Death Valley National Park
Death Valley National Park comprises more than 3.3 million acres of spectacular desert scenery, rare desert wildlife, complex geology, undisturbed wilderness and sites of historical interest. Death Valley is unique because it contains the lowest, hottest, driest location in North America. Nearly 550 square miles of its area lie below sea level. Ecologically, its plants and animals are representative of the Mojave Desert.
Death Valley is one of the hottest places on earth, attaining the second-highest temperature ever recorded, 134 degrees F. in 1913. It contains the lowest point in the western hemisphere -- 282 feet below sea level near Badwater -- as well as numerous high-rising mountain peaks, including Telescope Peak at over 11,000 feet. Death Valley was named by gold-seekers, some of whom died crossing the valley during the 1849 California gold rush.
Rates & Fees
Vehicle Entrance Fee: $20.00 for 7 Days
This permit allows all persons traveling with the permit holder in one single private, non-commercial vehicle (car/truck/van) to leave and re-enter the park as many times as they wish during the 7-day period from the date of purchase.
Individual Entrance Fee: $10.00 for 7 Days
This permit allows a single individual traveling on foot, motorcycle, or bicycle to leave and re-enter the park as many times as they wish during the 7-day period from the date of purchase. If the motorcycle or bicycle has more than one rider, each rider is charged the $10.00 fee.
Activity Fees Scotty's Castle
Living History Tour & Underground Tour $15.00 per adult
More fee information and tour times
Seasons / Hours
The park is open 24 hours a day, year round.
- Located at Furnace Creek near the junction of California routes 178 and 190. The Furnace Creek Visitor Center is open daily in summer and winter.
- National Park Service ranger/information stations:
- Wildrose Campground, Route 178 at the west end of the park
- Stovepipe Wells on Route 190
- Shoshone, near the junction of California routes 178 and 127
- Beatty, Nevada on Route 374 near U.S. Route 95
Located in the center of the park, the Furnace Creek Visitor Center houses museum exhibits, a visitor information desk, and the Death Valley Natural History Association bookstore.
There is a contact and fee collection station at Stovepipe Wells Village with a Natural History Association book sales outlet.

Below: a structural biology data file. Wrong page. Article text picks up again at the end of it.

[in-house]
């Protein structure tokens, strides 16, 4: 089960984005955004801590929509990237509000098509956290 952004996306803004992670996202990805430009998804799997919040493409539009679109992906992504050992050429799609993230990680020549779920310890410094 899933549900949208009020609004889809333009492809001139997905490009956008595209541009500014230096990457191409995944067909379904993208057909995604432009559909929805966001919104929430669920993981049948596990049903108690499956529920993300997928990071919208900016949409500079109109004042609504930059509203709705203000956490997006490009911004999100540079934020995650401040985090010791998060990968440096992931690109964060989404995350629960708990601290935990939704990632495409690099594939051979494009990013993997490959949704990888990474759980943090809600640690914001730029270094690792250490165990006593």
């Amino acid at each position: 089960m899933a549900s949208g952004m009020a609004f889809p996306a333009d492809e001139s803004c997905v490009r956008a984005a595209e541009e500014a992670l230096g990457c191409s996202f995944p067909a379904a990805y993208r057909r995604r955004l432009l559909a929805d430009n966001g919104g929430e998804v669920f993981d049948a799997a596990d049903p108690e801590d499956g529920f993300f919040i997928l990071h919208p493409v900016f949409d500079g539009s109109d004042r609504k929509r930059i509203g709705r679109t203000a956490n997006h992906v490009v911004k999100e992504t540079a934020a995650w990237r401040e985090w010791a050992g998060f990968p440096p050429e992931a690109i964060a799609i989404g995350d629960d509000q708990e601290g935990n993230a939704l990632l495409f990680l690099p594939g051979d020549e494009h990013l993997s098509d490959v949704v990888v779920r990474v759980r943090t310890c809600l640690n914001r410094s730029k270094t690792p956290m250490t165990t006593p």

The tour ticket office at Scotty's Castle also has a book sales outlet and a small museum with displays from the Castle collection.
Programs & Events
Costumed living history tours of Scotty's Castle are available every day. Limited to a maximum of 19 people per tour, tickets are available on the day of the tour on a first come first served basis at the Castle ticket Office.
The Death Valley 49er's annual encampment takes place the second weekend in November. The encampment draws thousands of campers to programs, sing alongs, art shows, square dances, and backcountry tours.
Ranger Nature Tours
During the peak season, November through April, ranger guided hikes, talks, and evening programs are presented. A weekly schedule of programs is available at the Visitor Center.
The Furnace Creek Ranch and the Stovepipe Wells Village both provide small camper stores with staple goods and limited supplies. There are also gas stations at both locations.
Most park facilities have been upgraded for accessibility, while others could be used with assistance.
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Death Valley - Overview
Take the Death Valley grand tour - see the Badwater Basin, the lowest place in North America; the dramatically eroded Sabriski Point; Artist’s Palette, with its unusual tonal colors; Salt Creek and its pupfish, Titus Canyon and more! See why Death Valley is such a spectacular National Park!
Death Valley - Scotty’s Castle
Find out how Scotty's Castle came to be, when Albert Johnson met Walter Scott, later known as Death Valley Scotty. Take a tour of the magnificent rooms and see the castle's fantastic furnishings. Hear the organ in the music room as you experience this place of legend first-hand.
Titus Canyon, drive through Red Pass
As Titus Canyon Road in Death Valley reaches the foothills, it starts to climb and meander among the sagebrush and red rock outcroppings. The road becomes steeper and narrower as it approaches Red Pass, amply named for its red rocks and dirt. Enjoy the ride!
Ballarat, and the Rainbow Chasers Ballarat, California.At the end of every rainbow is a pot of gold. Parked at the base of the Panamint Mountains are the remains of Ballarat, California. Founded in 1876 as a supply center for gold mines and prospectors, Ballarat lasted 21 years.
Click here to see current desert temperatures!
DesertUSA is a comprehensive resource about the North American deserts and Southwest destinations. Learn about desert biomes while you discover how desert plants and animals learn to adapt to the harsh desert environment. Find travel information about national parks, state parks, BLM land, and Southwest cities and towns located in or near the desert regions of the United States. Access maps and information about the Sonoran Desert, Mojave Desert, Great Basin Desert, and Chihuahuan Desert.